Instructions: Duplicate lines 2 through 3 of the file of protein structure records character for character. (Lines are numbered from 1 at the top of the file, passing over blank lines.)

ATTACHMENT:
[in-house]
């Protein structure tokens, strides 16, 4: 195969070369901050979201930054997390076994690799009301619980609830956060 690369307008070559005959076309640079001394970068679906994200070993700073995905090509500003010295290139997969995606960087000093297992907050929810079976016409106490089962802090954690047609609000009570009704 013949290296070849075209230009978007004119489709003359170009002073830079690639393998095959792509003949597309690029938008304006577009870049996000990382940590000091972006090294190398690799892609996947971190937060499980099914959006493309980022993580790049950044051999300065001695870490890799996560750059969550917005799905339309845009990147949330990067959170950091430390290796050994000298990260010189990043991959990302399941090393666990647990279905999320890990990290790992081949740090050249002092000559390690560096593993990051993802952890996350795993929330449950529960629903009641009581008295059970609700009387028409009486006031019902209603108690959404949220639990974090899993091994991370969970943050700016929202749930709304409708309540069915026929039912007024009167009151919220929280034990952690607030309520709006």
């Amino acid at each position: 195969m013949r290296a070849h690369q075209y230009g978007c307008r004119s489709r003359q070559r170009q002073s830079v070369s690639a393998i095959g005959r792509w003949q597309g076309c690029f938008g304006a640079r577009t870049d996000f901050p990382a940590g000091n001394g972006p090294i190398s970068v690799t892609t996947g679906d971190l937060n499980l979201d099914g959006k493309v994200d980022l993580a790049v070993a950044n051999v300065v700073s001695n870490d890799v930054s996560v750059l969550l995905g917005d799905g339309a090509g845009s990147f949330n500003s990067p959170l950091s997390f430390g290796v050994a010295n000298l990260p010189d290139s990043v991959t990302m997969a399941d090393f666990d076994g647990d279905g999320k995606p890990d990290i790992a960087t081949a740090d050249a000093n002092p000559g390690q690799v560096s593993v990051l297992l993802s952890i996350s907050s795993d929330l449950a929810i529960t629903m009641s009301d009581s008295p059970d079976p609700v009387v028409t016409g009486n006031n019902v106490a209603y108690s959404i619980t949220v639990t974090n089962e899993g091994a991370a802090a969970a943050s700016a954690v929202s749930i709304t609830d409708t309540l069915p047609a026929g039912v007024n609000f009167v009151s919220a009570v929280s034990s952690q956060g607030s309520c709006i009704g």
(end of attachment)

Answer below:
């Protein structure tokens, strides 16, 4: 195969070369901050979201930054997390076994690799009301619980609830956060 690369307008070559005959076309640079001394970068679906994200070993700073995905090509500003010295290139997969995606960087000093297992907050929810079976016409106490089962802090954690047609609000009570009704 013949290296070849075209230009978007004119489709003359170009002073830079690639393998095959792509003949597309690029938008304006577009870049996000990382940590000091972006090294190398690799892609996947971190937060499980099914959006493309980022993580790049950044051999300065001695870490890799996560750059969550917005799905339309845009990147949330990067959170950091430390290796050994000298990260010189990043991959990302399941090393666990647990279905999320890990990290790992081949740090050249002092000559390690560096593993990051993802952890996350795993929330449950529960629903009641009581008295059970609700009387028409009486006031019902209603108690959404949220639990974090899993091994991370969970943050700016929202749930709304409708309540069915026929039912007024009167009151919220929280034990952690607030309520709006």
């Amino acid at each position: 195969m013949r290296a070849h690369q075209y230009g978007c307008r004119s489709r003359q070559r170009q002073s830079v070369s690639a393998i095959g005959r792509w003949q597309g076309c690029f938008g304006a640079r577009t870049d996000f901050p990382a940590g000091n001394g972006p090294i190398s970068v690799t892609t996947g679906d971190l937060n499980l979201d099914g959006k493309v994200d980022l993580a790049v070993a950044n051999v300065v700073s001695n870490d890799v930054s996560v750059l969550l995905g917005d799905g339309a090509g845009s990147f949330n500003s990067p959170l950091s997390f430390g290796v050994a010295n000298l990260p010189d290139s990043v991959t990302m997969a399941d090393f666990d076994g647990d279905g999320k995606p890990d990290i790992a960087t081949a740090d050249a000093n002092p000559g390690q690799v560096s593993v990051l297992l993802s952890i996350s907050s795993d929330l449950a929810i529960t629903m009641s009301d009581s008295p059970d079976p609700v009387v028409t016409g009486n006031n019902v106490a209603y108690s959404i619980t949220v639990t974090n089962e899993g091994a991370a802090a969970a943050s700016a954690v929202s749930i709304t609830d409708t309540l069915p047609a026929g039912v007024n609000f009167v009151s919220a009570v929280s034990s952690q956060g607030s309520c709006i009704g």